So, having isolated the vulnerable cohort, it remains to be seen how effective the recommended social distancing is going to be. Sensible measures, such as avoidance of handshaking and the promotion of good hand hygiene, are fine. However, I do question the practicality of asking everyone to remain not less than two metres apart for the foreseeable future. This has the effect of making normal activity impossible. As if to underline the point that normal activity is now impossible, all public-facing businesses have been ordered to close, including restaurants, public houses, sports facilities, galleries, museums, libraries, etc.

Let us consider the what wider consequences of the current economic shut-down are likely to be…

If big government were to step in with big bailouts and rescue packages, then we would all be diminished, since we shall no longer be free economic actors and the nations of the world will be saddled with an exponential increase of crippling debt.

On the other hand, if government declines to relieve the very real economic distress that most of the population will experience, then the repercussions for population health will be profound. How many families are likely to fall apart because the man of the house is no longer bringing in a breadwinner’s wage? How much chronic ill-health will be caused by such family break-up, divorce, and separation? How many self-employed men and small business owners will simply commit suicide because they have been ruined financially? It hardly bears contemplation.

Either way, the current economic shut-down spells long-term disaster – and a much bigger disaster than virus would have caused.


I am very concerned with the economic impacts, and it’s going to cause me severe financial hardship personally.

Why I disagree with your ‘short sharp shock’ approach is that we have different assumptions regarding the impact on the ‘not vulnerable’. For instance, in parts of Italy things appear to reaching extremes:

I don’t envy Governments (ours and everybody else’s) having to try and find the balance between protecting public health, protecting the economy and (because I’m cynical and this is the real world) getting re-elected. No easy decisions.

24 March 2020 at 07:39
Cederic, I do indeed favour the ‘short sharp shock’ strategy. There is nothing worse than dragging out an acute crisis into an extended suffering in Purgatory.
Thanks to progressive value systems and so-called liberalism, almost no government is sufficiently competent to cut its coat according to its cloth. The inevitable result of an extended shut-down can only be an exponential increase in borrowing and a corresponding rise in both national and personal debt. Since most nations in the world are already being crushed to death under mountains of debt, the independence of any given nation is increasingly in doubt.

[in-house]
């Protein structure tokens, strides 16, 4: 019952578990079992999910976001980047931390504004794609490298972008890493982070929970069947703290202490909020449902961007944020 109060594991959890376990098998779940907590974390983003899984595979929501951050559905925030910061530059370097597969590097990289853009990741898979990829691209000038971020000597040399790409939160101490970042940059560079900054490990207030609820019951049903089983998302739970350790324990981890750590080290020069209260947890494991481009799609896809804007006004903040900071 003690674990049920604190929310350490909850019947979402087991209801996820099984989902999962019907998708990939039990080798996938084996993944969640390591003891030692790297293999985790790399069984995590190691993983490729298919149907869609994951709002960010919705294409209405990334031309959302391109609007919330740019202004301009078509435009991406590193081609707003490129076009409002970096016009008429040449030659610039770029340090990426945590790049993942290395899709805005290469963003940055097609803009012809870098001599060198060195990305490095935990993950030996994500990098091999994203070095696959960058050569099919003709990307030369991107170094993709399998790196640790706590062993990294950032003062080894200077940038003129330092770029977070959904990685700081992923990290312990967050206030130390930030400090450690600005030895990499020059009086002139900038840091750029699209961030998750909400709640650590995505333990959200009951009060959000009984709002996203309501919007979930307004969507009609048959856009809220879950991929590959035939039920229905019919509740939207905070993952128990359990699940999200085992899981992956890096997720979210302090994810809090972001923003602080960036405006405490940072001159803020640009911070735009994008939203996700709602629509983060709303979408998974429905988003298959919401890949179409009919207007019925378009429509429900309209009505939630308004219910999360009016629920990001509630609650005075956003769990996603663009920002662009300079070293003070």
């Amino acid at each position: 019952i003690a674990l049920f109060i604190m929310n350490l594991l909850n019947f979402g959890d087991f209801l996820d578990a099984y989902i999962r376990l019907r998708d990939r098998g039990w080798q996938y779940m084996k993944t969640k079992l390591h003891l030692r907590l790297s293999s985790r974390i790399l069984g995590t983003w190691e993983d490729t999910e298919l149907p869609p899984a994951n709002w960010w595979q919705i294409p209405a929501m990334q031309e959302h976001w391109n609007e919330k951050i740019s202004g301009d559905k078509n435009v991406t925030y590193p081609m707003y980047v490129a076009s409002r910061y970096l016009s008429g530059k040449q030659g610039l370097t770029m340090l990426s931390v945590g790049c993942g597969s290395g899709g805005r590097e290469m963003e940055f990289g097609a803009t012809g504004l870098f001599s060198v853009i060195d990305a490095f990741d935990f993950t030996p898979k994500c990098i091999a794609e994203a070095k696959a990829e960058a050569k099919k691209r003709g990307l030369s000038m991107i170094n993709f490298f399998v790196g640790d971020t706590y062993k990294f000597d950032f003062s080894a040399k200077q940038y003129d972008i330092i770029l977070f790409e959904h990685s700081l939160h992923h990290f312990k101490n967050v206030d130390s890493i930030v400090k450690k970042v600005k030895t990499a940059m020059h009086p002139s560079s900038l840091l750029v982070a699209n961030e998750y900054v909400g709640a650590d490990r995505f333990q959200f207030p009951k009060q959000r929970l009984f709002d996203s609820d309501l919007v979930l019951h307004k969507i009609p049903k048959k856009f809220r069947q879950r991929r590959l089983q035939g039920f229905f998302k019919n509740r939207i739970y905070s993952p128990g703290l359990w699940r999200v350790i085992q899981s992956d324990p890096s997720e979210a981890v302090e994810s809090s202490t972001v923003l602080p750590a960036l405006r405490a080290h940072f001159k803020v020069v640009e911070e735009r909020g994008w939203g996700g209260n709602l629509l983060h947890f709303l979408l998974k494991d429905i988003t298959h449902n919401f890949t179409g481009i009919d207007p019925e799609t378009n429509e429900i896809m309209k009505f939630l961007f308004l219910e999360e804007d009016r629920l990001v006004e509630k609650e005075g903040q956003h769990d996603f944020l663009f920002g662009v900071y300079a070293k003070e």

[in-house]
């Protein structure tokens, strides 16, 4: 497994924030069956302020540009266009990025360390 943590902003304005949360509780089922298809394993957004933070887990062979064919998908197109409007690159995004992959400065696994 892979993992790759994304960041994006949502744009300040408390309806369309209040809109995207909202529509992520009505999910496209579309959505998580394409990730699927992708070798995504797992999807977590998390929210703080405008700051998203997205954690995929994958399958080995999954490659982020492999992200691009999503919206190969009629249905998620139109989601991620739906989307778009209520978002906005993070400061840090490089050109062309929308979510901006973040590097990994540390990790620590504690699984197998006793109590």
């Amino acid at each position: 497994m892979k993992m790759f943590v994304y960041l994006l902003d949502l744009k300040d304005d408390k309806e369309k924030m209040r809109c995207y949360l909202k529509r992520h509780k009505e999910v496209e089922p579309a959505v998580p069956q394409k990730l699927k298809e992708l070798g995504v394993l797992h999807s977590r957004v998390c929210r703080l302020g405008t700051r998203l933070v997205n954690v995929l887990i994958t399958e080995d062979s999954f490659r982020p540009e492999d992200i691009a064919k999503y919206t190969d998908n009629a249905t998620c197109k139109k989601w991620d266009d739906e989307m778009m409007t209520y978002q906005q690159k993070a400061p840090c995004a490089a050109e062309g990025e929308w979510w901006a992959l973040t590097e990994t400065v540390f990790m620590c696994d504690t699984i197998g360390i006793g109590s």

Dragging out this crisis into an existential limbo only brings closer the doomsday when national sovereignties everywhere will be dissolved in favour of a globalist, one-world government.


I am divided on this issue, though do not claim to have looked into it as much as Cedric or Godders.

If the only purpose of lock-down is to give health services (mostly the NHS in the UK) time to prepare for patients, that’s an understandable desire on the part of the health services, who are probably faced with almost everyone in the world having to have caught this virus before it can be of no further social threat.

But if the purpose of lock-down is to give health systems a few weeks’ relief period to get ready, why are governments declaring years – and even open-ended – periods of ‘special measures’ in curtailing people’s liberty? I have yet to find a government which, having decided upon special measures for specific reasons, then creates a law enacting those special measures which is bound by those specific reasons. Instead, a law (or more) is created based on time, at best.

The mathematics seem simple. Take the total population, divide it by the time that catching it can be stretched out, that gives the number of patients to be handled, at least half of whom will be asymptomatic (possibly ¾ of them, the data are still sketchy). Something like 7% of symptomatic patients will require intensive care (even on this, the data are still sketchy, which they should not be by now).

In the UK, two years have been grabbed by the government. Not weeks, but years of lock-down are what the government has taken from its people. This, even in the country which first banned global slavery, which derived the first Bill of Rights, which stood alone for a time against fascist powers having declared war on them in 1939.

By the end of two years, what are special measures now, will have become normality. Looking still at the UK, if the epidemic is to be allowed to run its course over a period of two years, that could be as many as 43,000 symptomatic patients every day. 7% of that is 300 in intensive care for an average of (I think) three weeks. That’s 3,000 EXTRA intensive care units needed (possibly less if more patients are asymptomatic, but also more because an average figure doesn’t allow for peak periods of need). In the USA, that amounts to around 15,000 extra intensive care patients.

Meanwhile, the health of the nation generally will have fallen. Old people who would have had regular contact will be doing without it, so be more vulnerable when they fall ill or have an accident. Poverty itself is a statistical life-reducer and even one year of lock-down will create severe poverty. The only thing that will have improved is the road death toll (usually around 5 people per day in the UK, 100 per day in the USA).

Worse even than death data are the curtailment of civil and individual liberties. Yes, worse: why else have “free world” countries gone to war against dictators, be they fascist or communist. There is something more valuable than life: freedom. It is freedom which is under threat right now. Lives will be lost whichever path governments take.